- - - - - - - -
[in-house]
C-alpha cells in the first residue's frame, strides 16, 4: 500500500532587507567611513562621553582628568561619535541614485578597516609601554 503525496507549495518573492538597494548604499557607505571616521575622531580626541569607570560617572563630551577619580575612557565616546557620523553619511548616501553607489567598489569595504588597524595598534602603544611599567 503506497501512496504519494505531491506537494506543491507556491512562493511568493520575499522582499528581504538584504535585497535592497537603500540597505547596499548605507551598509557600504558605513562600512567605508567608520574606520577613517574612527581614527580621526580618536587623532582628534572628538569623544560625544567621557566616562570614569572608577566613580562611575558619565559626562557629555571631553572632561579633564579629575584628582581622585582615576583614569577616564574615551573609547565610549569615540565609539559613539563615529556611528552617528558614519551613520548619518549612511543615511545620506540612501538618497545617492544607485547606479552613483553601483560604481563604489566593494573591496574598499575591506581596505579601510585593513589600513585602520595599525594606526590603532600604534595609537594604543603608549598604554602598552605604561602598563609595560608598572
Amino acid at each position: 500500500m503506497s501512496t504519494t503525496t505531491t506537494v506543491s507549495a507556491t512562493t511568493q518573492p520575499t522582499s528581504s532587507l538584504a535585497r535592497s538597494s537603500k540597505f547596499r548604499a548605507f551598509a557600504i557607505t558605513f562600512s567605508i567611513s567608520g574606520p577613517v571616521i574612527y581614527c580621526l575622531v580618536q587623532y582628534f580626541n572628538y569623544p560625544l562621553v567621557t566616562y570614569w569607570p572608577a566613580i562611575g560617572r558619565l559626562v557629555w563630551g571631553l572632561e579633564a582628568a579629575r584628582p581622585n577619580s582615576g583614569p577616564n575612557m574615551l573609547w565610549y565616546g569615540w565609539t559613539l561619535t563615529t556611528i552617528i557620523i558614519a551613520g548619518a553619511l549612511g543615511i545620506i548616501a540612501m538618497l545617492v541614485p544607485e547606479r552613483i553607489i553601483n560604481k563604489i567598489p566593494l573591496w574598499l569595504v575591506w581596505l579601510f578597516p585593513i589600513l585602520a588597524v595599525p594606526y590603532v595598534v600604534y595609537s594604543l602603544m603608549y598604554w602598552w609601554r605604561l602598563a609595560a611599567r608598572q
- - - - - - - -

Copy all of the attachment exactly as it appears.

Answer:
[in-house]
C-alpha cells in the first residue's frame, strides 16, 4: 500500500532587507567611513562621553582628568561619535541614485578597516609601554 503525496507549495518573492538597494548604499557607505571616521575622531580626541569607570560617572563630551577619580575612557565616546557620523553619511548616501553607489567598489569595504588597524595598534602603544611599567 503506497501512496504519494505531491506537494506543491507556491512562493511568493520575499522582499528581504538584504535585497535592497537603500540597505547596499548605507551598509557600504558605513562600512567605508567608520574606520577613517574612527581614527580621526580618536587623532582628534572628538569623544560625544567621557566616562570614569572608577566613580562611575558619565559626562557629555571631553572632561579633564579629575584628582581622585582615576583614569577616564574615551573609547565610549569615540565609539559613539563615529556611528552617528558614519551613520548619518549612511543615511545620506540612501538618497545617492544607485547606479552613483553601483560604481563604489566593494573591496574598499575591506581596505579601510585593513589600513585602520595599525594606526590603532600604534595609537594604543603608549598604554602598552605604561602598563609595560608598572
Amino acid at each position: 500500500m503506497s501512496t504519494t503525496t505531491t506537494v506543491s507549495a507556491t512562493t511568493q518573492p520575499t522582499s528581504s532587507l538584504a535585497r535592497s538597494s537603500k540597505f547596499r548604499a548605507f551598509a557600504i557607505t558605513f562600512s567605508i567611513s567608520g574606520p577613517v571616521i574612527y581614527c580621526l575622531v580618536q587623532y582628534f580626541n572628538y569623544p560625544l562621553v567621557t566616562y570614569w569607570p572608577a566613580i562611575g560617572r558619565l559626562v557629555w563630551g571631553l572632561e579633564a582628568a579629575r584628582p581622585n577619580s582615576g583614569p577616564n575612557m574615551l573609547w565610549y565616546g569615540w565609539t559613539l561619535t563615529t556611528i552617528i557620523i558614519a551613520g548619518a553619511l549612511g543615511i545620506i548616501a540612501m538618497l545617492v541614485p544607485e547606479r552613483i553607489i553601483n560604481k563604489i567598489p566593494l573591496w574598499l569595504v575591506w581596505l579601510f578597516p585593513i589600513l585602520a588597524v595599525p594606526y590603532v595598534v600604534y595609537s594604543l602603544m603608549y598604554w602598552w609601554r605604561l602598563a609595560a611599567r608598572q